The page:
I’ve been aware of it for a few months, advertised as a Kimchi Western, with a title obviously referencing Sergio Leone’s Il Buono, il Brutto, il Cattivo, and I’ve been itching to watch it- even more so than lauded Japanese shockmeister Takashi Miike’s own Spag Western tribute/pastiche Sukiyaki Western Django. Miike’s movie looks like a hoot & a holler, but the trailer to Kim’s movie got me cranked far more…

So was it good? Was it bad? Was it weird?

It was AWESOME.

At two and a half hours I barely noticed the length. Beautifully (and I mean beautifully) shot is sort of a pre-req for westerns… ah, but it isn’t really a western, is it?

Some will say that the movie is influenced by “westerns”, which isn’t entirely true until you put the word “Italian” in front of “Westerns”. Kim isn’t doing Shane or The Searchers or even The Magnificent Seven here. His influences, worn proudly on his sleeve, are overwhelmingly Leone and Corbucci and Sollima- with just the barest hint of the wuxia genre- and a bit more of Korea’s own variation on the blood soaked gun-opera gangster films, particularly the grimly funny Takeshi Kitano yakuza films come to mind (only without the incredibly static, in-your-face shooting style Kitano uses).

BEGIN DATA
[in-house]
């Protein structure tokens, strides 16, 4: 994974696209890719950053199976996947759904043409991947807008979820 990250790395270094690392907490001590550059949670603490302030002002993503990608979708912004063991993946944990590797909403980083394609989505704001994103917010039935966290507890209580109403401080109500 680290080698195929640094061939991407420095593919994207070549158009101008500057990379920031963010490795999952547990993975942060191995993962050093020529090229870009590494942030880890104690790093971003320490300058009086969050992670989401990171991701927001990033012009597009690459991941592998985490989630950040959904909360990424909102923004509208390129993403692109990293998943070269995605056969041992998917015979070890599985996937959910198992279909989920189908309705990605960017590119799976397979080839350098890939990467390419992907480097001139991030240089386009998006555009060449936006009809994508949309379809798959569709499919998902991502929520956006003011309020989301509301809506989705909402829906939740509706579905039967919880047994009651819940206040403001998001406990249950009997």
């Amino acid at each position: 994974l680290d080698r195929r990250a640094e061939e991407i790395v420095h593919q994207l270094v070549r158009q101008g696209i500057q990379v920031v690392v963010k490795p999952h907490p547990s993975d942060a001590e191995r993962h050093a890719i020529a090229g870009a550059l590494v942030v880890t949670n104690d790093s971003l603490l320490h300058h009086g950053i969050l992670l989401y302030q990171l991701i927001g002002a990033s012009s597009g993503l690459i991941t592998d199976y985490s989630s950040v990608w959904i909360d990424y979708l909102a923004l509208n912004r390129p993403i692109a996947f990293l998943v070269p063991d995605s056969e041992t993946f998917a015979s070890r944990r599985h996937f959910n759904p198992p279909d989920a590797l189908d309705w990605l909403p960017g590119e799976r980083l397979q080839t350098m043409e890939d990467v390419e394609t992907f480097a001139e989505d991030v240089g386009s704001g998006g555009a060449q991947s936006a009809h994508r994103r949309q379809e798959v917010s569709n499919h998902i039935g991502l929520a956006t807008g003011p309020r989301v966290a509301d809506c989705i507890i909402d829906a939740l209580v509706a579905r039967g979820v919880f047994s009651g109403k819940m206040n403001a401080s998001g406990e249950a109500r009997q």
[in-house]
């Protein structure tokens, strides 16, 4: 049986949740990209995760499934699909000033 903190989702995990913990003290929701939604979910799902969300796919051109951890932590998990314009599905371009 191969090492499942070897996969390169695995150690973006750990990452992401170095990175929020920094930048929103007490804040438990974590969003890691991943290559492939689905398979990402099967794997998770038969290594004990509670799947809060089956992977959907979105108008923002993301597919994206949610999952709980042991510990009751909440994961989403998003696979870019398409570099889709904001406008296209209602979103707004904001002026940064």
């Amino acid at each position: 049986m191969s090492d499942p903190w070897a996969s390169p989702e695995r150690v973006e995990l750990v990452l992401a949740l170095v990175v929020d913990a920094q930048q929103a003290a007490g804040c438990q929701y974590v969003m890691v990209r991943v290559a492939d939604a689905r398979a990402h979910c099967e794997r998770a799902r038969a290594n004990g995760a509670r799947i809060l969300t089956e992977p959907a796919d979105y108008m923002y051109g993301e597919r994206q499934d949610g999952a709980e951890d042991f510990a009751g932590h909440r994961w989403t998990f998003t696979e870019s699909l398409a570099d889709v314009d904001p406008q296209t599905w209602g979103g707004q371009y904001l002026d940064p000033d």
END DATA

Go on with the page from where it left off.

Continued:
Set in Japanese occupied southern Manchuria during the late 1930s, the movie begins with a voice harshly telling us to “Pay attention”. I think in Japanese, and this is important: the movie fluctuates between the languages in use freely, and the current subtitles (sadly) don’t differentiate… There are Japanese Soldiers and spies, Korean ex-pats, freedom fighters and bounty hunters, ethnic Chinese bandits and gangsters, some Russian (possibly Chechen), Mongolian, and Kazakh or Uzbeck… phew.

Now I don’t know a whole hell of a lot about Manchuria during the late 30s… but the world Kim sets up, from the truly astounding production design to the wonderful, culturally layered costumes feels 100% real and lived in. I believed in it without stopping to think about it very hard- always a good sign.

“Pay Attention”. Rasps the Wealthy Man. He has a map, a very important map, which he is selling to the Japanese Army. He is also hiring the most dangerous bandit in Manchuria, Park Chang-i, to steal the map back. A bit complicated, sure- but everything is except when it isn’t.